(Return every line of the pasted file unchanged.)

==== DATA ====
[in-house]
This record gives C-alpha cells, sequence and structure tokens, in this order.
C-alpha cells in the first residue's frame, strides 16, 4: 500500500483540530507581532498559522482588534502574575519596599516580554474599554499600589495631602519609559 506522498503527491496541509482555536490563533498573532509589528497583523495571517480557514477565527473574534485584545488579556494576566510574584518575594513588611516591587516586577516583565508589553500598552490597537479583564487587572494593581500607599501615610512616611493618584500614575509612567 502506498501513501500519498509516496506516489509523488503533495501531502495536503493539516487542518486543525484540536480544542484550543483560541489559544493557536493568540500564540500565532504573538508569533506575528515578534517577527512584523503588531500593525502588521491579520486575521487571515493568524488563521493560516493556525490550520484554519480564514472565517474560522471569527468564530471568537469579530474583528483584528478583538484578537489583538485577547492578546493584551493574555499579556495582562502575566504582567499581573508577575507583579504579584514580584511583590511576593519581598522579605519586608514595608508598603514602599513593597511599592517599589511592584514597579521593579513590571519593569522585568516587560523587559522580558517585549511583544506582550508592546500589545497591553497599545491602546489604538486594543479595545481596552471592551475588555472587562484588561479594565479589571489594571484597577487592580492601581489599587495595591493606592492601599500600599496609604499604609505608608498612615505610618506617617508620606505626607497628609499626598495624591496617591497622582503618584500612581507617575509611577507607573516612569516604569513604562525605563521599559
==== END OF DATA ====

[in-house]
This record gives C-alpha cells, sequence and structure tokens, in this order.
C-alpha cells in the first residue's frame, strides 16, 4: 500500500483540530507581532498559522482588534502574575519596599516580554474599554499600589495631602519609559 506522498503527491496541509482555536490563533498573532509589528497583523495571517480557514477565527473574534485584545488579556494576566510574584518575594513588611516591587516586577516583565508589553500598552490597537479583564487587572494593581500607599501615610512616611493618584500614575509612567 502506498501513501500519498509516496506516489509523488503533495501531502495536503493539516487542518486543525484540536480544542484550543483560541489559544493557536493568540500564540500565532504573538508569533506575528515578534517577527512584523503588531500593525502588521491579520486575521487571515493568524488563521493560516493556525490550520484554519480564514472565517474560522471569527468564530471568537469579530474583528483584528478583538484578537489583538485577547492578546493584551493574555499579556495582562502575566504582567499581573508577575507583579504579584514580584511583590511576593519581598522579605519586608514595608508598603514602599513593597511599592517599589511592584514597579521593579513590571519593569522585568516587560523587559522580558517585549511583544506582550508592546500589545497591553497599545491602546489604538486594543479595545481596552471592551475588555472587562484588561479594565479589571489594571484597577487592580492601581489599587495595591493606592492601599500600599496609604499604609505608608498612615505610618506617617508620606505626607497628609499626598495624591496617591497622582503618584500612581507617575509611577507607573516612569516604569513604562525605563521599559